No one at Kealakehe is throwing around the word “dynasty” just yet, but a girls Big Island Interscholastic Federation title, a promising boys team and a successful youth program have head coach Mike Ciotti excited about the future.
“The year really belonged to the girls. They all stuck together,” Ciotti said. “Next year we hope the boys will come together like the girls did this year. The core group is so young that there is time for that to happen.”
The girls title is the first for Kealakehe since 2009, and the Waveriders had to knock off four-time defending champion Kamehameha and a tough Hilo squad for the crown.
“You never know each year going into the season what it’s going to be like,” Ciotti said. “The way the tournaments are run in the BIIF, you don’t see the competition each weekend. There’s also the issue that sometimes kids come and go and don’t stick with the sport. It makes it hard to judge sometimes, but what matters is that we came out on top at the end.”
Kealakehe accounts for a BIIF-high 12 of the 80 wrestlers who qualified for the Hawaii High School Athletic Association Wrestling Championships, which begin today and run through Saturday at Neal S. Blaisdell Arena on Oahu.
“States is always the goal,” Ciotti said. “Up there, I expect them to wrestle at 110 percent. I always ask that of them. I don’t want them to worry too much about winning or losing.”
Waiakea, which edged Pahoa for its fourth consecutive BIIF boys team title, and Hawaii Preparatory Academy are each sending nine athletes to the event.
“Once you get all the Big Island team’s together up there it becomes a big, fun group,” Ciotti said. “We sit together and everyone cheers each other on.”
Senior Destiny Masters leads the charge for the Waveriders. Masters hit the weight room in the offseason and moved up weight classes from 113-pounds — a title she handily won as a junior — to the 121-pound division. Masters concluded her BIIF career with another title. She will face Waianae’s Tehani Carson in the preliminary round of the HHSAA tournament.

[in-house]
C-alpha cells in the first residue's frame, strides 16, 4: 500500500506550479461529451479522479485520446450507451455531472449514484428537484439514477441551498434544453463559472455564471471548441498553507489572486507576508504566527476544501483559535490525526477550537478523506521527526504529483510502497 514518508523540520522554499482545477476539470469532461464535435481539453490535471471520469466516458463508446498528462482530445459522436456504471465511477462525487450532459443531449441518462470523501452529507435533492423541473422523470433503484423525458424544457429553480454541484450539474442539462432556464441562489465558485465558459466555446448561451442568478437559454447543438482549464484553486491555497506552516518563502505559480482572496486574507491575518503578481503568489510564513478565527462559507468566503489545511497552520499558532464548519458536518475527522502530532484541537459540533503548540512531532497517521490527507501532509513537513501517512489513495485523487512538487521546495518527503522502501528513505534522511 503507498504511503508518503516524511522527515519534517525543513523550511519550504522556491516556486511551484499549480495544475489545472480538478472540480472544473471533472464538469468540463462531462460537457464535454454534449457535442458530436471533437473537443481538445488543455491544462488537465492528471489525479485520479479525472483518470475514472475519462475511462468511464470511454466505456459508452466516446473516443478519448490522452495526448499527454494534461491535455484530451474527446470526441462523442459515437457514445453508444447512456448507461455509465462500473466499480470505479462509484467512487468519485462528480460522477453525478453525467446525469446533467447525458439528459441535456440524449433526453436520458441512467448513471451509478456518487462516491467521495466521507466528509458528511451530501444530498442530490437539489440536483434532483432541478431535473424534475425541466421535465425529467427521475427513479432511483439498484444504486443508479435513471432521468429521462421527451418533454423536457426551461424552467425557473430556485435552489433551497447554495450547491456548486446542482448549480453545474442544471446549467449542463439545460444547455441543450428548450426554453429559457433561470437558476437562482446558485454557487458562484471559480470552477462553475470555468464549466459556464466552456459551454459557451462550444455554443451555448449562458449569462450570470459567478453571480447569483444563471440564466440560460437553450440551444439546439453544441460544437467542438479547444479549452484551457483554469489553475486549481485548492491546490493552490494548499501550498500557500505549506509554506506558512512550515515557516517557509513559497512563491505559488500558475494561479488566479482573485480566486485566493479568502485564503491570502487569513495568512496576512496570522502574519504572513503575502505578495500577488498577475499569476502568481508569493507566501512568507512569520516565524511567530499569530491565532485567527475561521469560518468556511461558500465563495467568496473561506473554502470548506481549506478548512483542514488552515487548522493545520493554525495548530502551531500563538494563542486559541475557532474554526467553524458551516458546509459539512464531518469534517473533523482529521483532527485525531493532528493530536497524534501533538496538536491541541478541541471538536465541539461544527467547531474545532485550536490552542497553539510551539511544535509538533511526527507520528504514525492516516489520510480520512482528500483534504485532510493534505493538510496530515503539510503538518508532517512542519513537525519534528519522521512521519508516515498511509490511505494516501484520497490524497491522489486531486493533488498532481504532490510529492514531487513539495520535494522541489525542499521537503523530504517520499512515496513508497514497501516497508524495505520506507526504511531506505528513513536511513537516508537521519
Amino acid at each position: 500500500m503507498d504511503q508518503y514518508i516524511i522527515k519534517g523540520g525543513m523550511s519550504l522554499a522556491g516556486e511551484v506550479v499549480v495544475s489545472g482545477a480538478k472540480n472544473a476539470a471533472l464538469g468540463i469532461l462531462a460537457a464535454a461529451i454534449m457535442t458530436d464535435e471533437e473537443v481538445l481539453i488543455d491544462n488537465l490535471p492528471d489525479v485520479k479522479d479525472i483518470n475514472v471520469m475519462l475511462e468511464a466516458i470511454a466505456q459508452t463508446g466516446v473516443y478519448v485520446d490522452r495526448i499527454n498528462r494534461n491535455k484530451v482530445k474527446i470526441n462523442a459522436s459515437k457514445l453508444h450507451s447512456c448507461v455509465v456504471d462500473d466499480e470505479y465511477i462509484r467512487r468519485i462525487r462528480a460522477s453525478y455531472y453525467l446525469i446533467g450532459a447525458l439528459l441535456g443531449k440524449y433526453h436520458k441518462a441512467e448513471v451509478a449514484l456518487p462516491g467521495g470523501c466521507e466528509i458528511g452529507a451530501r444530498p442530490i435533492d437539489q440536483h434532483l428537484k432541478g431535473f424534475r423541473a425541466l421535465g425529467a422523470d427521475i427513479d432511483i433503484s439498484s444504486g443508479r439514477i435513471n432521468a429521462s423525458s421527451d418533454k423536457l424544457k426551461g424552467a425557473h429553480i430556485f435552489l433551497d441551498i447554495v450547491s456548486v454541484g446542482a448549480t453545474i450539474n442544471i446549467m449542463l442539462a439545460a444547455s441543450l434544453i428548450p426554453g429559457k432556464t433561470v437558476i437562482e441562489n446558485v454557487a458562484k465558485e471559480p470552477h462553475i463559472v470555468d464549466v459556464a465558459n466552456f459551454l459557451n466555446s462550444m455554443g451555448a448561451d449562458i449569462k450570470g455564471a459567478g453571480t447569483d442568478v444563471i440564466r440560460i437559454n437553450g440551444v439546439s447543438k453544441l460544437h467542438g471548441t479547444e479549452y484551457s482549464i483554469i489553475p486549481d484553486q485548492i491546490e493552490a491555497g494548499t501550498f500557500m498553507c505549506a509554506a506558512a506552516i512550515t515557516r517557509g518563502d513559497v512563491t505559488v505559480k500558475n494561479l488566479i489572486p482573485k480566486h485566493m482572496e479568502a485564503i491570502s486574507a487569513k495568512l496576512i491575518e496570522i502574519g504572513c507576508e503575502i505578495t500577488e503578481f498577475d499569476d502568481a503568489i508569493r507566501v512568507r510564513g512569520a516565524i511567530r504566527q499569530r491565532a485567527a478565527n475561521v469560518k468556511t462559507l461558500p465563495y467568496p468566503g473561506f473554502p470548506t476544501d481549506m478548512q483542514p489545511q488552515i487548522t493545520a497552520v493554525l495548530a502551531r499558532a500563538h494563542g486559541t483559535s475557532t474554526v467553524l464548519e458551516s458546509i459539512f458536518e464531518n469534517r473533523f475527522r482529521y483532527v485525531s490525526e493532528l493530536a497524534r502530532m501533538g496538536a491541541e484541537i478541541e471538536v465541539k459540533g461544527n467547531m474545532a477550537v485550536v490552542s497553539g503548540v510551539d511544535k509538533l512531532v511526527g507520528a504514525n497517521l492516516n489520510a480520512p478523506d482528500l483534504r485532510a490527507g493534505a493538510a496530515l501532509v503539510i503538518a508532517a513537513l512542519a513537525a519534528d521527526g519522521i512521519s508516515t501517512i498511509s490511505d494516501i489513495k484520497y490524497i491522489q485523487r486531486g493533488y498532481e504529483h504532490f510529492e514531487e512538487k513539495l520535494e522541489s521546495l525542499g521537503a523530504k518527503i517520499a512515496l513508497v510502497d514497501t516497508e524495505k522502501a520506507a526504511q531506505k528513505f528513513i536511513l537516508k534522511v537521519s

Masters is one of six girls from Kealakehe’s roster who qualified for the state meet. Five of the six are seniors — Kena Greenbaum (109-lbs), Tracy Galanto (117), Paulaine Gampon (130), and Jade Cadaoas, the 105-pound BIIF champion.
“Destiny has done very well for us, and she has been able to work through a couple of injuries lately,” Ciotti said. “For all of the seniors, this will be their last hurrah, so they will want to go out with their best efforts.”
Ciotti had praise for his boys team as well, especially 106-pound BIIF champion Elison Galanto. Galanto pinned Pahoa’s Raulin Santiago in the second round to secure his title in the BIIF’s lightest boys weight class.
“Elison had to wrestle up in weight classes and really took a beating this year,” Ciotti said. “He battled through the challenges and wrestled tough in the BIIF championships. He always keeps his head up, which is what makes him so good.”
Galanto will battle Maui’s Jon Paul Zane in the preliminaries.
Ciotti attributed the success of the Waveriders to the youth wrestling program Kealakehe started about four years ago. The program is aimed at giving kids a chance to get involved in the sport at a younger age, and many of the members of Kealakehe’s team participated in the program before making the transition to high school.
“As those kind of clubs continue to pop up, we can start to grow wrestling at the youth level so when these kids are freshmen they are not completely new to the sport,” Ciotti said. “The difference can be so great between a freshman wrestler and the upperclassmen. We want to improve on the numbers going forward. It can only help the competition.”
Only Kamehameha and Kealakehe have a youth programs in place, but HPA and Waiakea are expected to start the same kind of programs this summer, according to Ciotti.
While the future is exciting, the Kealakehe squad is firmly in the present with the season’s culminating event facing them.
“Our team really gets along together. We will go up there with a good group and celebrate how well the kids did all season long,” Ciotti said. “Sometimes you win, sometimes you lose, but what would make me happy is seeing each kid go up to Oahu and perform the best they can.”